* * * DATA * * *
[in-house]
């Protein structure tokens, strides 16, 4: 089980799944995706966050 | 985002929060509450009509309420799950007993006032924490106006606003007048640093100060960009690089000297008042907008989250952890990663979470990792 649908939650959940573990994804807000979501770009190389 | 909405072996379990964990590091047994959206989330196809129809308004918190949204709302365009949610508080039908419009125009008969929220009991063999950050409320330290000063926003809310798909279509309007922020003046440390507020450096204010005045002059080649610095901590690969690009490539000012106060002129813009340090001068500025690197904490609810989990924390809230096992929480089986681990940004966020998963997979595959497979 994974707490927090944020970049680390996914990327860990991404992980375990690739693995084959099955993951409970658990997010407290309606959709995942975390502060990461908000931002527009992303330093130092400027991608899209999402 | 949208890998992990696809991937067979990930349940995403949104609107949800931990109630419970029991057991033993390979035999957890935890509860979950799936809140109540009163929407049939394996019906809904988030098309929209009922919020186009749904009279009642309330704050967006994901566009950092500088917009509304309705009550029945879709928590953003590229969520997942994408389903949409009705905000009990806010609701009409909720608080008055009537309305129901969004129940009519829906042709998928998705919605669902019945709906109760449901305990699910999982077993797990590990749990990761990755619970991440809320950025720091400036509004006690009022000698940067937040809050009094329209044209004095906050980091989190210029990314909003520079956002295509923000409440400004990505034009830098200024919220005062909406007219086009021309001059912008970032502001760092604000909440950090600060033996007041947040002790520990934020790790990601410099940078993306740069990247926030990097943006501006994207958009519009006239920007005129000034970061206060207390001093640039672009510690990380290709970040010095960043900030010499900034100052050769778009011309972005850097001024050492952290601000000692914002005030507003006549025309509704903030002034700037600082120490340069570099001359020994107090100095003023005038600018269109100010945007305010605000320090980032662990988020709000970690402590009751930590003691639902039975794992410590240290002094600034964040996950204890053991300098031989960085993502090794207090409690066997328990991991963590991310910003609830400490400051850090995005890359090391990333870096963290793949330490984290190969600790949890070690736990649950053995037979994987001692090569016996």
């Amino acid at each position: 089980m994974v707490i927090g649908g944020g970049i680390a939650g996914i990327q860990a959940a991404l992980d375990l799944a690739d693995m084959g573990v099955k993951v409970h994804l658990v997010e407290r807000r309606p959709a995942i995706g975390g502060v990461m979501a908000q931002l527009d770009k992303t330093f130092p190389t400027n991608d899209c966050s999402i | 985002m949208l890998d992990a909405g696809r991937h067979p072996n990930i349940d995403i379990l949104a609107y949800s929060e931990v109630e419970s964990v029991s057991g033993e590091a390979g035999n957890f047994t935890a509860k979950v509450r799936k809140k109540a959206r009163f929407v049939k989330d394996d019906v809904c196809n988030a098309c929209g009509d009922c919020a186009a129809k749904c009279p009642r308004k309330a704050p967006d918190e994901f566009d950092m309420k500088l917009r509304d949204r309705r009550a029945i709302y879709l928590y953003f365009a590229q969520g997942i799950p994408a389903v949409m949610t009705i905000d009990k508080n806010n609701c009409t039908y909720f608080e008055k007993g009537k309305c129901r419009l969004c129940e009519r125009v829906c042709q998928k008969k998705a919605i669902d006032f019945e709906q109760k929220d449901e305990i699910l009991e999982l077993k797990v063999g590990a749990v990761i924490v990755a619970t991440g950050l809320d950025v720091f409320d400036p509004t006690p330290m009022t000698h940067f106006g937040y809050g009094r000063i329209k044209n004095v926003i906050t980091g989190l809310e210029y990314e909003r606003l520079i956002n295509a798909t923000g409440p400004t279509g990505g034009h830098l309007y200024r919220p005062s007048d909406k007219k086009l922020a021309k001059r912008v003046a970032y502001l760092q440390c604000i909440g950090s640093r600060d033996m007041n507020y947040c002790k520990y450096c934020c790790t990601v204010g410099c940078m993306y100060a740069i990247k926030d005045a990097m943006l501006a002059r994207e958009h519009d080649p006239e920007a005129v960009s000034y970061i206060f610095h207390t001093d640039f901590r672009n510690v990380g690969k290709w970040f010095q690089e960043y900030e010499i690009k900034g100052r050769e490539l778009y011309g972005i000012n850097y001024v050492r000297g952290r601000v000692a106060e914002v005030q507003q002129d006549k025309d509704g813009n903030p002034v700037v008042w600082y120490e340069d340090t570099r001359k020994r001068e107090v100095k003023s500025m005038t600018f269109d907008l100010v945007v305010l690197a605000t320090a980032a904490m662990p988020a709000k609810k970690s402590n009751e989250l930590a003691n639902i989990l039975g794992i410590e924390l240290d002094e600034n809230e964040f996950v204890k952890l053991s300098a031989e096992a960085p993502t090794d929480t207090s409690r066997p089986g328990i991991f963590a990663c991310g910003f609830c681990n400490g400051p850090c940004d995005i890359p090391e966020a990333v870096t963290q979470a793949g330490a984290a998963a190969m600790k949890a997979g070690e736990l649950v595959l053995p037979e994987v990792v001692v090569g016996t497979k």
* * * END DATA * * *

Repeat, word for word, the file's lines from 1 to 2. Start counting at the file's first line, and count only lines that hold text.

[in-house]
């Protein structure tokens, strides 16, 4: 089980799944995706966050 | 985002929060509450009509309420799950007993006032924490106006606003007048640093100060960009690089000297008042907008989250952890990663979470990792 649908939650959940573990994804807000979501770009190389 | 909405072996379990964990590091047994959206989330196809129809308004918190949204709302365009949610508080039908419009125009008969929220009991063999950050409320330290000063926003809310798909279509309007922020003046440390507020450096204010005045002059080649610095901590690969690009490539000012106060002129813009340090001068500025690197904490609810989990924390809230096992929480089986681990940004966020998963997979595959497979 994974707490927090944020970049680390996914990327860990991404992980375990690739693995084959099955993951409970658990997010407290309606959709995942975390502060990461908000931002527009992303330093130092400027991608899209999402 | 949208890998992990696809991937067979990930349940995403949104609107949800931990109630419970029991057991033993390979035999957890935890509860979950799936809140109540009163929407049939394996019906809904988030098309929209009922919020186009749904009279009642309330704050967006994901566009950092500088917009509304309705009550029945879709928590953003590229969520997942994408389903949409009705905000009990806010609701009409909720608080008055009537309305129901969004129940009519829906042709998928998705919605669902019945709906109760449901305990699910999982077993797990590990749990990761990755619970991440809320950025720091400036509004006690009022000698940067937040809050009094329209044209004095906050980091989190210029990314909003520079956002295509923000409440400004990505034009830098200024919220005062909406007219086009021309001059912008970032502001760092604000909440950090600060033996007041947040002790520990934020790790990601410099940078993306740069990247926030990097943006501006994207958009519009006239920007005129000034970061206060207390001093640039672009510690990380290709970040010095960043900030010499900034100052050769778009011309972005850097001024050492952290601000000692914002005030507003006549025309509704903030002034700037600082120490340069570099001359020994107090100095003023005038600018269109100010945007305010605000320090980032662990988020709000970690402590009751930590003691639902039975794992410590240290002094600034964040996950204890053991300098031989960085993502090794207090409690066997328990991991963590991310910003609830400490400051850090995005890359090391990333870096963290793949330490984290190969600790949890070690736990649950053995037979994987001692090569016996």